“Tackling the pressing issues together: climate change, cotton seed quality, and farmer training”


The African Cotton Foundation (ACF) is an association of private-sector cotton companies and traders who believe that a combination of pre-competitive co-operation and multi-stakeholder collaboration is the most effective way of addressing the challenges facing the African cotton sector. In this interview, Belinda Edmonds discusses the most pressing challenges and how ACF plans to meet them.

What makes ACF unique compared to other business associations?

ACF is unique because it lets private-sector companies that are normally very competitive share their expertise and also invest in projects they have helped to design. By leveraging the very significant delivery infrastructure of our members’ extension services, we are able to ensure that multi-stakeholder resources can be facilitated, co-ordinated, and delivered with maximum impact.

In which way can a collaboration between ACF and AbTF be of benefit to the African cotton sector?

ACF and AbTF have a shared commitment to and investment in improving the wellbeing of smallholder farming communities and protecting the environment. Our collaboration provides an important producer-to-consumer forum that improves the stakeholders’ understanding of expectations and challenges across the value chain. This results in the collaborative development of practical interventions to improve social, economic, and environmental sustainability from farmer to consumer. It also supports our efforts to become a repository of best practices so that the lessons, materials, and achievements of a wide range of development projects can form the foundation for continuous improvement in the deployment, effectiveness, and impact of projects.

What are the top three pressing issues for the African cotton sector, and how will ACF support its members in tackling these issues?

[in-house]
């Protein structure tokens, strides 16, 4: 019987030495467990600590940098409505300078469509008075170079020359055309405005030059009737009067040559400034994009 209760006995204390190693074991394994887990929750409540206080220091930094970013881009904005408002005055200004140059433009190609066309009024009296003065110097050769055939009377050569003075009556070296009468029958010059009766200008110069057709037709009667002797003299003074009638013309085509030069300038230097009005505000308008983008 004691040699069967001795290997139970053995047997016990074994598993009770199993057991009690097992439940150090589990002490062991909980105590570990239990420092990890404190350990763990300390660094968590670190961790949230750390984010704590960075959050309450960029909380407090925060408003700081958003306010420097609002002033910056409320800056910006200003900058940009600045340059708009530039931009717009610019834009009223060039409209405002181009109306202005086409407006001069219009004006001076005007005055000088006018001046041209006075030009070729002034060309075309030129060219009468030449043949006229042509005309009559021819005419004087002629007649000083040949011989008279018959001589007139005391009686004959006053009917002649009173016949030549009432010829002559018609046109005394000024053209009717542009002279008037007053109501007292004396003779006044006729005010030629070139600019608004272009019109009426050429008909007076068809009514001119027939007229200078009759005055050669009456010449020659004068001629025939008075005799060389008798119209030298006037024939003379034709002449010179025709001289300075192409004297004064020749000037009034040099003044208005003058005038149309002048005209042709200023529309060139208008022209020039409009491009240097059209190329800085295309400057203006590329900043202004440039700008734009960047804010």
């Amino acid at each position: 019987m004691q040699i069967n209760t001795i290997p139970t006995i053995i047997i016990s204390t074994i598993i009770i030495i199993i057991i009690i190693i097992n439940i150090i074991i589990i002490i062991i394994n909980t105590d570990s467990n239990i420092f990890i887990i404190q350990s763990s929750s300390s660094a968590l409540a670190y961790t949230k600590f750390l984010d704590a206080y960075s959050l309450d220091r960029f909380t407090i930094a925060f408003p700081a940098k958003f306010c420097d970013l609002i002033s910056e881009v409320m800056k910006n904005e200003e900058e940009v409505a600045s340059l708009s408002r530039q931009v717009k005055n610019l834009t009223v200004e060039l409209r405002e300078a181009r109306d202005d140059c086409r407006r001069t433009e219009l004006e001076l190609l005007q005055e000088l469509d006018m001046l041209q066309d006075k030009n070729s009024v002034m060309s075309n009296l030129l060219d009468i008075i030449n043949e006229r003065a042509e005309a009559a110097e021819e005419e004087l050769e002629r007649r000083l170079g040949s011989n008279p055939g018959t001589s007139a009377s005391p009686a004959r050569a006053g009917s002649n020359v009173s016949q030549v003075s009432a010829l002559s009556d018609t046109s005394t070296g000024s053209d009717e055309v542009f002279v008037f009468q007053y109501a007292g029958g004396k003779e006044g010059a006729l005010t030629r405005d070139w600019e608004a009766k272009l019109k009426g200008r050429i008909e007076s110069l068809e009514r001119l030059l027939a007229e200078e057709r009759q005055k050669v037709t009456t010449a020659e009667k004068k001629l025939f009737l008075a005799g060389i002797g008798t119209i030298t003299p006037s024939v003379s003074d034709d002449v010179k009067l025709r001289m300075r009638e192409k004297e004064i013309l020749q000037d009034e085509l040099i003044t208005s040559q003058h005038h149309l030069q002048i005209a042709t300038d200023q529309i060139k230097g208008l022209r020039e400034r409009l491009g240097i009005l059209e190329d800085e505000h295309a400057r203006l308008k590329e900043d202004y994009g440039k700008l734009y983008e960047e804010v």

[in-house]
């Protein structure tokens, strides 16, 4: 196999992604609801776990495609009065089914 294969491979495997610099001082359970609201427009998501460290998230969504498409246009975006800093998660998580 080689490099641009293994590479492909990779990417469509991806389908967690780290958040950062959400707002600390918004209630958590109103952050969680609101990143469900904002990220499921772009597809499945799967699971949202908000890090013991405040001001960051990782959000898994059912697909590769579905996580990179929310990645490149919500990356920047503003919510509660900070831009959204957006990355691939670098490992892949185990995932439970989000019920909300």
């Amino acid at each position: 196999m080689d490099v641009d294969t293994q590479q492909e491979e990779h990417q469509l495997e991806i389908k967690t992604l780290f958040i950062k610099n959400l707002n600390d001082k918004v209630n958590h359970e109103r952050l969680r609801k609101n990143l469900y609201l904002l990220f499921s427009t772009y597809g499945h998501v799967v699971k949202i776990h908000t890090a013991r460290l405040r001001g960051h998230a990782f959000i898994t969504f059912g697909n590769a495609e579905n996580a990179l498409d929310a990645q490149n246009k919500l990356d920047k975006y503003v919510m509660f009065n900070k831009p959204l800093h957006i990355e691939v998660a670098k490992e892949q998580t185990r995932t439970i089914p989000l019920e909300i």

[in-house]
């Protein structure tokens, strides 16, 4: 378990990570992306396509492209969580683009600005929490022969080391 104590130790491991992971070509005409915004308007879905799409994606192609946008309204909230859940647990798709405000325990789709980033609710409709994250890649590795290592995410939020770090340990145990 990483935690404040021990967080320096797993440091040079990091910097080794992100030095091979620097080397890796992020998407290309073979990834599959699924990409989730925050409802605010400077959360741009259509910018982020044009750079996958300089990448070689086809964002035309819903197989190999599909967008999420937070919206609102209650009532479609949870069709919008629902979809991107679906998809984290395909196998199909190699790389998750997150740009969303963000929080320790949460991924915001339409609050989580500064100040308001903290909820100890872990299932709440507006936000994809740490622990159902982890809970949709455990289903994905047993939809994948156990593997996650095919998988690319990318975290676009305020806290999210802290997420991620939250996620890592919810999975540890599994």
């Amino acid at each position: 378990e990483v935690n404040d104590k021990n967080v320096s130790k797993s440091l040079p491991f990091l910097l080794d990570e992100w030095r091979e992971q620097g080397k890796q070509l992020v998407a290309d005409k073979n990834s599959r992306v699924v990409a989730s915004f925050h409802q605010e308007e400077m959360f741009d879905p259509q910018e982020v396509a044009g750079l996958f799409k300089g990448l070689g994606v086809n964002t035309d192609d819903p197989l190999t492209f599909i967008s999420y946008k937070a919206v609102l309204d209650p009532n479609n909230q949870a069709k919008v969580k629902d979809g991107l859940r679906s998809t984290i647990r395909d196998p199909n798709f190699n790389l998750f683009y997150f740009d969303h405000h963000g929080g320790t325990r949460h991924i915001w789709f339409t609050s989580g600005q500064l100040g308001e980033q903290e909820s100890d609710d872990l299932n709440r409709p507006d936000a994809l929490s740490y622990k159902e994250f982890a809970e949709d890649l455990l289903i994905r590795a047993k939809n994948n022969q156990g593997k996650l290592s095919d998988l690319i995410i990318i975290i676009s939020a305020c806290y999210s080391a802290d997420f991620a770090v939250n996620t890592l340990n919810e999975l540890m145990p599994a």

Our key priorities are understanding the potential impact of climate change and learning how to mitigate and adapt to it. Erratic weather already disrupts the farming calendar in several African countries, and it is expected that the frequency of unusual weather events will increase. As part of a public–private partnership, ACF worked with Wageningen University & Research to map climate risks and opportunities for cotton and other important crops in Africa. This provides us with a framework on which to develop country-specific adaptation and mitigation strategies. We are also focussing on carbon sequestration. We are trying to find practical and cost-effective ways of measuring this and are developing a system of monetising carbon credits to increase and diversify farmers’ incomes. The quality and genetic potential of cotton seed are also major concerns. In many African countries, yields remain limited by the use of genetically inferior seeds, and many of them may become even less viable with changing weather conditions. ACF is actively working with technical partners to invigorate African cotton seed research facilities and to encourage the development of high-yield, climate-adapted varieties that produce cotton fibre in qualities that meet market demands. Enhancing and expanding farmer training is an ongoing priority. There is significant urgency to ensure that farmers’ income is not jeopardised by substantially increased and highly volatile input costs, in particular for fertilisers. In conjunction with AbTF, ACF is planning to update our training through technical workshops focussed on the latest successful regional and international practices in soil regeneration and natural pest management. We are also working to ensure greater access to and improved financial services for farmers as well as the introduction of environmentally sensitive mechanised solutions that reduce the laboriousness of smallholder cotton production. Both will benefit all African smallholder farmers, especially women and young farmers.

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